3. Do current patent laws and regulations regarding inventorship need to be revised to take into account inventions where an entity or entities other than a natural person contributed to the conception of an invention?
  4. Should an entity or entities other than a natural person, or company to which a natural person assigns an invention, be able to own a patent on the AI invention? For example: Should a company who trains the artificial intelligence process that creates the invention be able to be an owner?
  5. Are there any patent eligibility considerations unique to AI inventions?
  6.  Are there any disclosure-related considerations unique to AI inventions? For example, under current practice, written description support for computer-implemented inventions generally require sufficient disclosure of an algorithm to perform a claimed function, such that a person of ordinary skill in the art can reasonably conclude that the inventor had possession of the claimed invention. Does there need to be a change in the level of detail an applicant must provide in order to comply with the written description requirement, particularly for deep-learning systems that may have a large number of hidden layers with weights that evolve during the learning/training process without human intervention or knowledge?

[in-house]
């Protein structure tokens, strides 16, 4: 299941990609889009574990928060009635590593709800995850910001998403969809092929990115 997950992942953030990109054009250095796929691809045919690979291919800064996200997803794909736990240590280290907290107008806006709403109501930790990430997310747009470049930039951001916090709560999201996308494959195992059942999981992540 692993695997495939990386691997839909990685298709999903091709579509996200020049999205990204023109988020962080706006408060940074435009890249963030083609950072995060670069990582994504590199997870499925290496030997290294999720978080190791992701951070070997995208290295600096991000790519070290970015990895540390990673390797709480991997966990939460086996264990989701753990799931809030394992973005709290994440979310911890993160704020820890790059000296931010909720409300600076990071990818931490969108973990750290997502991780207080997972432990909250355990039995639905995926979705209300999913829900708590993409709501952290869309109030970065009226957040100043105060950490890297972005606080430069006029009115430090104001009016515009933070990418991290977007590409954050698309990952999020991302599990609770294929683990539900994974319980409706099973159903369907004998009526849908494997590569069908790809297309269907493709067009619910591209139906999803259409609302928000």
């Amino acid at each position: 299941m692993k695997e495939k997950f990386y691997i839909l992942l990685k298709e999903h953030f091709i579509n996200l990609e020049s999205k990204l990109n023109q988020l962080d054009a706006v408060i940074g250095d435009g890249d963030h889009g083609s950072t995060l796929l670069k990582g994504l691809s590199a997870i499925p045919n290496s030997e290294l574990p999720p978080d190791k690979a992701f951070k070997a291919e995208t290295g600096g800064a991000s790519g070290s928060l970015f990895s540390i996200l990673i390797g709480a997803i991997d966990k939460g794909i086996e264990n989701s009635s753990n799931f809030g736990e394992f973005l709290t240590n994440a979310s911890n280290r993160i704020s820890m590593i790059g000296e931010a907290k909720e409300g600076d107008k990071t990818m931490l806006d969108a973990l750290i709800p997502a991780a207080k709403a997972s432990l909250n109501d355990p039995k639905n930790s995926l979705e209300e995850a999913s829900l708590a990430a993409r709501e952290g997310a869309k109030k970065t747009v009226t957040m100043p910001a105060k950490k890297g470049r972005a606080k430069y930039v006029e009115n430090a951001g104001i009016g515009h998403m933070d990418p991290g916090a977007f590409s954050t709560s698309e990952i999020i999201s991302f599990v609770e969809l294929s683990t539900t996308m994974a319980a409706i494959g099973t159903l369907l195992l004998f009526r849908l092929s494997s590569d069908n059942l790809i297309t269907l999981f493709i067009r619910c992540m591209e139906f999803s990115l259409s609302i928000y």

7. How can patent applications for AI inventions best comply with the enablement requirement, particularly given the degree of unpredictability of certain AI systems?
  8. Does AI impact the level of a person of ordinary skill in the art? If so, how? For example: Should assessment of the level of ordinary skill in the art reflect the capability possessed by AI?
  9. Are there any prior art considerations unique to AI inventions?
  10. Are there any new forms of intellectual property protections that are needed for AI inventions, such as data protection?
  11. Are there any other issues pertinent to patenting AI inventions that we should examine?
  12. Are there any relevant policies or practices from other major patent agencies that may help inform USPTO's policies and practices regarding patenting of AI inventions?

FR Doc. 2019-18443

Some fundamental questions about the interplay between AI and the patent system are quite compelling. For one example, if a hardware and software team creates an AI-capable system adapted to solve one or more problems, and the system is subsequently proven to have solved the problem, who “invented” the solution? This is not a purely academic inquiry, as the question of inventorship has been an important factor in U.S. patent law since its earliest incarnations.

If the interplay between the U.S. Court of Appeals for the Federal Circuit and the U.S. Supreme Court as it relates to Section 101 eligibility are any indication, there is little doubt that the questions raised by the PTO in this call for information are tidings of things to come in prosecution of patent applications and litigation of patents for some time to come.